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Paradise Lost by John Milton - Barron's Booknotes
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BOOK X

The events in Book IX are like a spark causing the explosion of reactions in Book X. We're going to see the consequences of the Fall on earth, in Heaven, and in Hell. The book contains an enormous variety of action, from the building of the great bridge across Chaos to the suicidal thoughts of Eve. You won't be bored in this book, and you'll even find occasional comic touches-for example, when Death complains that there isn't much meat for him on earth with only two people around.



LINES 1-228. THE SON JUDGES ADAM AND EVE

The book opens with a moralizing summary of what has happened. God allowed Satan to tempt Eve, who in turn corrupted Adam. They had free will and "ought to have still remembered" not to taste the fruit no matter who suggested it. They are clearly guilty. Now it remains to be seen how the penalty will be inflicted.

The guardian angels have returned to Heaven "mute and sad / For man," and a bit shamefaced themselves, for they didn't catch Satan as he entered Paradise. God, speaking from his cloud, absolves them of blame, since nothing they could have done would have prevented Satan from getting in.

At the same time he absolves himself from blame in the Fall. He doesn't seem very sympathetic toward Adam, who doesn't understand that Death will come, even though it hasn't struck immediately. God sends the Son to judge Adam and Eve because that's appropriate to the Son's future role as man's redeemer.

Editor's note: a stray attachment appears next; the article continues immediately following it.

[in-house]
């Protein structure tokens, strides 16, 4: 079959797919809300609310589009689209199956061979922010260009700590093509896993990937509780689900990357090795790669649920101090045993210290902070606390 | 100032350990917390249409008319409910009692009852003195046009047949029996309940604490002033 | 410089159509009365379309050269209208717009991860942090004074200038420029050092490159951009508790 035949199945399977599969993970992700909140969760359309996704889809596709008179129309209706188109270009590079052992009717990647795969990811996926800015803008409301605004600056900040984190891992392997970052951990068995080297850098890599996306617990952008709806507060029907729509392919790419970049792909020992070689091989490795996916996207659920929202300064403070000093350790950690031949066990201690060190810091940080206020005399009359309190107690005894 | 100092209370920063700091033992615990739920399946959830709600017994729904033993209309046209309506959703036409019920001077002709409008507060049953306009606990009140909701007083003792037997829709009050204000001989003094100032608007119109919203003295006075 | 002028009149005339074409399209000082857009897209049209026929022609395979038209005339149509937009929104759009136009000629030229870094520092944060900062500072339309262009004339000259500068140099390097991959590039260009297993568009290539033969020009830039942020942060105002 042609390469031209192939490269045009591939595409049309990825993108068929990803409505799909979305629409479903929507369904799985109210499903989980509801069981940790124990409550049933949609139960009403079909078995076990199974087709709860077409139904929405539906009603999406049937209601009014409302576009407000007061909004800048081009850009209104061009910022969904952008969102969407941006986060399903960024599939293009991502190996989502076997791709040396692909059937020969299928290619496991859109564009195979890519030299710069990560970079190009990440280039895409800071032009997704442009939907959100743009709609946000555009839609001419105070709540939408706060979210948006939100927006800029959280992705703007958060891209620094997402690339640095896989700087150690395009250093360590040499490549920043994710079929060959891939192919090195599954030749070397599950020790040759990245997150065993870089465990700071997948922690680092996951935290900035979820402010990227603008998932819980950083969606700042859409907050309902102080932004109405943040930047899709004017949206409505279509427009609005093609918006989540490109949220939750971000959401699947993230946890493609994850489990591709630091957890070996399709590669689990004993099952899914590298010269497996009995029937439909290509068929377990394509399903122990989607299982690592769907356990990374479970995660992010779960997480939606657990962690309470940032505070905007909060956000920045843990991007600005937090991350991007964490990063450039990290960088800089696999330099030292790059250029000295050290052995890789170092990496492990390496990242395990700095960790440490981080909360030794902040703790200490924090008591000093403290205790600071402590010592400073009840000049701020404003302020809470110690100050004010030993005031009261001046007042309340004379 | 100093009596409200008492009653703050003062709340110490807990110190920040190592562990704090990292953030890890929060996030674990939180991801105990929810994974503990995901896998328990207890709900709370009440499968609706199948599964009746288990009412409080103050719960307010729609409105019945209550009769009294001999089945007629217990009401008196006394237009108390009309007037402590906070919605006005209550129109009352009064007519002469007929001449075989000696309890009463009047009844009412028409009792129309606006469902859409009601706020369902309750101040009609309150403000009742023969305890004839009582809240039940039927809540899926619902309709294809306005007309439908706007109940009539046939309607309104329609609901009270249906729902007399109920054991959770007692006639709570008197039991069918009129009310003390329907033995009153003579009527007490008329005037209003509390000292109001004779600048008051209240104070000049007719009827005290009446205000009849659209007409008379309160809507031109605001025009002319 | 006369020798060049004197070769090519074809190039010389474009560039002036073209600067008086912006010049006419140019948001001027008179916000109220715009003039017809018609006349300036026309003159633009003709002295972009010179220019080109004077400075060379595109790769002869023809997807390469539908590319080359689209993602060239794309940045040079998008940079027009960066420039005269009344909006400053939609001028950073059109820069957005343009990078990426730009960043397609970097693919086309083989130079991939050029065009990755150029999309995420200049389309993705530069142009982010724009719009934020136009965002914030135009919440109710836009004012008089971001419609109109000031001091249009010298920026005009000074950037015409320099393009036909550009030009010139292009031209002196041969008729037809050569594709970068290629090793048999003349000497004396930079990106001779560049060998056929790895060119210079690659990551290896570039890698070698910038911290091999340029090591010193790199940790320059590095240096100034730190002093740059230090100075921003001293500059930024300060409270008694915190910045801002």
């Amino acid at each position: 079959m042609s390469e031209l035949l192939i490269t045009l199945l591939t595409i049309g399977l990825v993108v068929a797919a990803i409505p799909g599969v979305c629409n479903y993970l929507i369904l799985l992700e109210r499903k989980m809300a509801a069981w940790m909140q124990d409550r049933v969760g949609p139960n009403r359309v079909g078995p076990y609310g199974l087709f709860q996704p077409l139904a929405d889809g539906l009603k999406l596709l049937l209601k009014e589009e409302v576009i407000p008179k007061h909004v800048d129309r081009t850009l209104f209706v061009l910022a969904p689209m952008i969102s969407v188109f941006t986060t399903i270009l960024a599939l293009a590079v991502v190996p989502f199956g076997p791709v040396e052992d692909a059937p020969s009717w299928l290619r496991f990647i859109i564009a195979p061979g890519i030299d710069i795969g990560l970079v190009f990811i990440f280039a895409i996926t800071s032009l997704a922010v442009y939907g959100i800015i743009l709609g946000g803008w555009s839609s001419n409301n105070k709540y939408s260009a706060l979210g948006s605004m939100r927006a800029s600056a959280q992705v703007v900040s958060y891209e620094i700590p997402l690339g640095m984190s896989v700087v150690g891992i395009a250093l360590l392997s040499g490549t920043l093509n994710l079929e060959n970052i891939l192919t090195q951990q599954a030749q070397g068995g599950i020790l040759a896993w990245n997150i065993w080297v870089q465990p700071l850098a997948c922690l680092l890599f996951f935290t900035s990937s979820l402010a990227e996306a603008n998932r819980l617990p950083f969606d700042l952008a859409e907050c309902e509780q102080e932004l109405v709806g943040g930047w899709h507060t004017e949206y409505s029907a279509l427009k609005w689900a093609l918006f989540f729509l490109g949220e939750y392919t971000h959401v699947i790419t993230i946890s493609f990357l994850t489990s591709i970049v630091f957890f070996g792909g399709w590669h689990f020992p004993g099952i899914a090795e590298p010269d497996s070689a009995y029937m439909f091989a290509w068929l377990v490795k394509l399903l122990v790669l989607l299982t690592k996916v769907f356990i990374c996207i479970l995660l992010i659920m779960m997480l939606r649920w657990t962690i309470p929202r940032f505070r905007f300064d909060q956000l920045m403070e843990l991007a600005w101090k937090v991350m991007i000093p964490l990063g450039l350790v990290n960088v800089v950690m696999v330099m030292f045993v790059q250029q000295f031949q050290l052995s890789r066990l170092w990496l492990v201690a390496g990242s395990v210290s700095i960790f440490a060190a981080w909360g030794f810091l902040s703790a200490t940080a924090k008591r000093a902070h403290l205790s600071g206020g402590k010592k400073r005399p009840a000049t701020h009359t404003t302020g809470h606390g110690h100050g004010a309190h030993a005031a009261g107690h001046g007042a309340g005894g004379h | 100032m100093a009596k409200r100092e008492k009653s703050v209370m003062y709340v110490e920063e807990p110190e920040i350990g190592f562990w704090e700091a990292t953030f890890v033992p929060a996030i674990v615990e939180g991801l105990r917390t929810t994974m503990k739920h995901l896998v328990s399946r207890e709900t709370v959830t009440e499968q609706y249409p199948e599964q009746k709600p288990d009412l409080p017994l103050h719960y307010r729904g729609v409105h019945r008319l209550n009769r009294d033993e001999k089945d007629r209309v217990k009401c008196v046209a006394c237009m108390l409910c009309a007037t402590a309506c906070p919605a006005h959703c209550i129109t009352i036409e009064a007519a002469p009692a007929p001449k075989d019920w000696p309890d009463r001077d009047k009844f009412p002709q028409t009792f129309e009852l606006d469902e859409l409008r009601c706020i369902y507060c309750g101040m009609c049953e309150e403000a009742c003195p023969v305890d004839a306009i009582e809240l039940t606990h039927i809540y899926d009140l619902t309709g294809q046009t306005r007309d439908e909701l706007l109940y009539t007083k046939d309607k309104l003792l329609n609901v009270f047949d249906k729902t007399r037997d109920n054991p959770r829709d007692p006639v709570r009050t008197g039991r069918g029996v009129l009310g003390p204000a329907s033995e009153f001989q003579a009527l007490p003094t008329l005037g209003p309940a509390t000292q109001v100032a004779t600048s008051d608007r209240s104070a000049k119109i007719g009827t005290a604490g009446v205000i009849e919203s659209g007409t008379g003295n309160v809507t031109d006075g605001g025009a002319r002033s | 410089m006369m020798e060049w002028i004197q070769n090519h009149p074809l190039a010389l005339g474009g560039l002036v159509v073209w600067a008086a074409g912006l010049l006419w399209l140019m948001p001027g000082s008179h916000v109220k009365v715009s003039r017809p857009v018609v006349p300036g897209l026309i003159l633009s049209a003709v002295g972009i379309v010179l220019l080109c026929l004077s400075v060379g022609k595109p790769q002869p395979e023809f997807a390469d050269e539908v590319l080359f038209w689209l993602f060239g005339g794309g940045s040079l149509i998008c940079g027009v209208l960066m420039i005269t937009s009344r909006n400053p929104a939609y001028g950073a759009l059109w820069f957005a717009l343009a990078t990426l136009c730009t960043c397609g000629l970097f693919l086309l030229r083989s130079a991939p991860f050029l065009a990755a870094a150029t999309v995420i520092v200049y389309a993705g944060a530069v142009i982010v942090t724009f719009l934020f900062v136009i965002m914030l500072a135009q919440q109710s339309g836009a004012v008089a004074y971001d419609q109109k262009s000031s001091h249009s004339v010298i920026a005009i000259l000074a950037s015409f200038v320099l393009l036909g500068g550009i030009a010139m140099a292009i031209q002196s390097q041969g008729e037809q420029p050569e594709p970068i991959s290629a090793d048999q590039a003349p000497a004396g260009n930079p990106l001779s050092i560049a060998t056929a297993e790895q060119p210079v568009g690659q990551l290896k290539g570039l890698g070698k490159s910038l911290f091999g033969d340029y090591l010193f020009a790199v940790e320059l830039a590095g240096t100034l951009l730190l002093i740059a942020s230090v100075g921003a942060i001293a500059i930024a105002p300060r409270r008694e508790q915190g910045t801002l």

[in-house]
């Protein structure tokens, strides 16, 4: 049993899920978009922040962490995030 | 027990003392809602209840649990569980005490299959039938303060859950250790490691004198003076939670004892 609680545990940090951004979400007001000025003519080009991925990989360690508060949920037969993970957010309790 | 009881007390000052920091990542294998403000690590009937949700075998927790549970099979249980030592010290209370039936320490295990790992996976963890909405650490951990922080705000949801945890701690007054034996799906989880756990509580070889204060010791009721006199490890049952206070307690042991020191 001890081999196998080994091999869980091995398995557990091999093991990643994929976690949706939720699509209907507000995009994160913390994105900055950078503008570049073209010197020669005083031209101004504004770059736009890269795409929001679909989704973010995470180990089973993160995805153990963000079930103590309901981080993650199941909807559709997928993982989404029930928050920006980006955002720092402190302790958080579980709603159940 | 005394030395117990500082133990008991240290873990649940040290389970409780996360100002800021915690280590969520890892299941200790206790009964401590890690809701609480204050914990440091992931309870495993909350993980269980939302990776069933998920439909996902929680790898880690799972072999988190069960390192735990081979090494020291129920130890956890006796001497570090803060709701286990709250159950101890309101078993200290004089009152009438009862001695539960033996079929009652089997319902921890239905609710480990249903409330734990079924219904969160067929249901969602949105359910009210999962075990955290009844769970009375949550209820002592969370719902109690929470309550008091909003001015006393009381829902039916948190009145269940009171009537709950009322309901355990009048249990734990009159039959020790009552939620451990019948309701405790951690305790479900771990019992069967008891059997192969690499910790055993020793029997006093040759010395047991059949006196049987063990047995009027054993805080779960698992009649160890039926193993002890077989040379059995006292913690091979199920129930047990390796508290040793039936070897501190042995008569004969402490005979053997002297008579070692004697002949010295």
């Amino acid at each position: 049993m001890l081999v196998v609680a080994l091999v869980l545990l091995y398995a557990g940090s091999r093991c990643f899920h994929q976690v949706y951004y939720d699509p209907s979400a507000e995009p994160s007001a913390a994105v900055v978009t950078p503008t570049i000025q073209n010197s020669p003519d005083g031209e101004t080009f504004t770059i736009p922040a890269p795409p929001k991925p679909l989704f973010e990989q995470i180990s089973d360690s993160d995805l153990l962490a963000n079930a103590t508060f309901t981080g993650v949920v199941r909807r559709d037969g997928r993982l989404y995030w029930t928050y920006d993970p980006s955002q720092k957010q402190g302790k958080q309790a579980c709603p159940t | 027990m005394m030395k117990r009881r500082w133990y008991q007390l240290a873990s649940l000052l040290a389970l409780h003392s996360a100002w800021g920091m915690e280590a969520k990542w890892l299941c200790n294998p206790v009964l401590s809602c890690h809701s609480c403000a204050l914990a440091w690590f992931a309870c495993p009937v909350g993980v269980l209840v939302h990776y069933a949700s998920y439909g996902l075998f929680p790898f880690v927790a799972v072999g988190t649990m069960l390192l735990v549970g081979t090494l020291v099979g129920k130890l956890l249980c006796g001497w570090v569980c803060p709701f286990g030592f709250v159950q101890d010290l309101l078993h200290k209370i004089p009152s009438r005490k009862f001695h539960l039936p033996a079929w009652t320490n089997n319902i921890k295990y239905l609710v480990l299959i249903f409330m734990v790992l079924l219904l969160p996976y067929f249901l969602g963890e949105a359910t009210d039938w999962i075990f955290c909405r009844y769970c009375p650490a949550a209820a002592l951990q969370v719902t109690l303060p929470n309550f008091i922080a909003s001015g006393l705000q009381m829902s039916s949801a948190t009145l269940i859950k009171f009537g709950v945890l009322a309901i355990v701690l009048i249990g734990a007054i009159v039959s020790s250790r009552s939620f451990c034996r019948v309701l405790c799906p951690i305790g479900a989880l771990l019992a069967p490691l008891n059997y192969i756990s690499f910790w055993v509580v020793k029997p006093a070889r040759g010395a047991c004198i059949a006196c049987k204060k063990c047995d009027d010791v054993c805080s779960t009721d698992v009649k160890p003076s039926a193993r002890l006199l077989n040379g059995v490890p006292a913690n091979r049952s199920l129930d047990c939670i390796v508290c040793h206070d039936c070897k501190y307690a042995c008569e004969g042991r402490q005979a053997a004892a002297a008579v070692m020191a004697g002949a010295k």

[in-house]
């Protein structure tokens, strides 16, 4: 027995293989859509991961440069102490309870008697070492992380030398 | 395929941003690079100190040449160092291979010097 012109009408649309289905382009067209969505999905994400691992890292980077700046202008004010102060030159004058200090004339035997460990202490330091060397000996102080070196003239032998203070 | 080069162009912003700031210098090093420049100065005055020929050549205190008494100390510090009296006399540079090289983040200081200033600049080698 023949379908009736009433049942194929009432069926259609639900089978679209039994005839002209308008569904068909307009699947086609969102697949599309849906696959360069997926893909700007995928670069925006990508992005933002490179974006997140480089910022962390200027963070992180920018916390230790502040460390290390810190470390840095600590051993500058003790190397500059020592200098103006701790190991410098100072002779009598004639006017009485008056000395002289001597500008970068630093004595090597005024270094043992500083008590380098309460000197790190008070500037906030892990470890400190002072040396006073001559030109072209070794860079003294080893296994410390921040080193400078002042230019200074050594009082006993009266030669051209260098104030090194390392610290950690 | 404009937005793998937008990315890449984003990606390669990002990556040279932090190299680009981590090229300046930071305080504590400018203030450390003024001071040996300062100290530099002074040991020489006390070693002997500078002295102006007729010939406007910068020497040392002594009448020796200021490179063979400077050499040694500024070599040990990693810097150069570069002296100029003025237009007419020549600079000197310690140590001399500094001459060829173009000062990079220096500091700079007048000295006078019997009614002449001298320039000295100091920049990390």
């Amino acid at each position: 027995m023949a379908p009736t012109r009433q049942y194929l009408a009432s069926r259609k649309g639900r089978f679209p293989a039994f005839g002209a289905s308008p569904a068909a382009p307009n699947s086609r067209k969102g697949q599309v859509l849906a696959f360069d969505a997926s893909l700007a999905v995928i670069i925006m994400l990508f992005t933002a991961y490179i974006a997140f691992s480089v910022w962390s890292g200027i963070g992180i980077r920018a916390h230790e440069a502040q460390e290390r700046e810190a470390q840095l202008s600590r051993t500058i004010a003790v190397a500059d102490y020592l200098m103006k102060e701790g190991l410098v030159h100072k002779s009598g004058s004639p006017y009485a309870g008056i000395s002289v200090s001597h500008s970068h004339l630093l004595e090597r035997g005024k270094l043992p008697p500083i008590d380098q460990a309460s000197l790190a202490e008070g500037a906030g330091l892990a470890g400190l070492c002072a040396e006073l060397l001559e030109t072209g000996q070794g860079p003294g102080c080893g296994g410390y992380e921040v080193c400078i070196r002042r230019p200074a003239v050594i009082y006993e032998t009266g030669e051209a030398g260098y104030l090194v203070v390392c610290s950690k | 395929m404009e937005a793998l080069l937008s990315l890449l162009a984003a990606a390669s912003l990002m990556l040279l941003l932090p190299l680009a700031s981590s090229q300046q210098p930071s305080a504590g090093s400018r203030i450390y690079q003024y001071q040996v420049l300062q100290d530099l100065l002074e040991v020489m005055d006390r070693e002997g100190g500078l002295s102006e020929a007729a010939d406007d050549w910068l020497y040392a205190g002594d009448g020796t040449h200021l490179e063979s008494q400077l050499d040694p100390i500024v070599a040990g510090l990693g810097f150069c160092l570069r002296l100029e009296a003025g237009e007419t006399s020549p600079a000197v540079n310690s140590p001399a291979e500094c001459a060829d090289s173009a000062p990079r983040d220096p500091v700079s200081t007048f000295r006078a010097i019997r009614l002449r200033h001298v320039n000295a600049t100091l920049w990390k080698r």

The Son reminds himself that he himself will suffer the worst of these events, as he has promised to do. He will go alone to the Garden of Paradise, and the judgment will be a private matter.

The narrative of the judgment follows Genesis closely (in one case, word for word). Read it so that you can see the source of Adam and Eve's different answers. Adam doesn't come off very well: he blames Eve, and to some extent he blames God. You gave me this woman, he says, and you made her so perfect that I couldn't resist her.

Eve answers with simplicity, as she does in the Biblical account: "The serpent beguiled me and I did eat." With her admission of guilt and acceptance of responsibility, Eve regains some dignity.

The judgment on the serpent-that he and mankind will always be enemies- is followed by a flashforward to the time when the Son in his form as the man Jesus Christ will clean out Hell, fulfilling the punishment on the serpent.

Eve's punishment is the pain of childbirth and domination by her husband. Adam's is hard work. In Book IX, when Adam tried to persuade Eve not to be so compulsive about their work in the garden, he said that they were formed for delight, not work. The Fall has changed all that. Man is now made for work.

At least the instant stroke of Death has been "removed far off." The Son shows that other aspect of his role, service to man, as he provides clothes for Adam and Eve and inwardly gives them his own righteousness to conceal them from God's sight.

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Paradise Lost by John Milton - Barron's Booknotes
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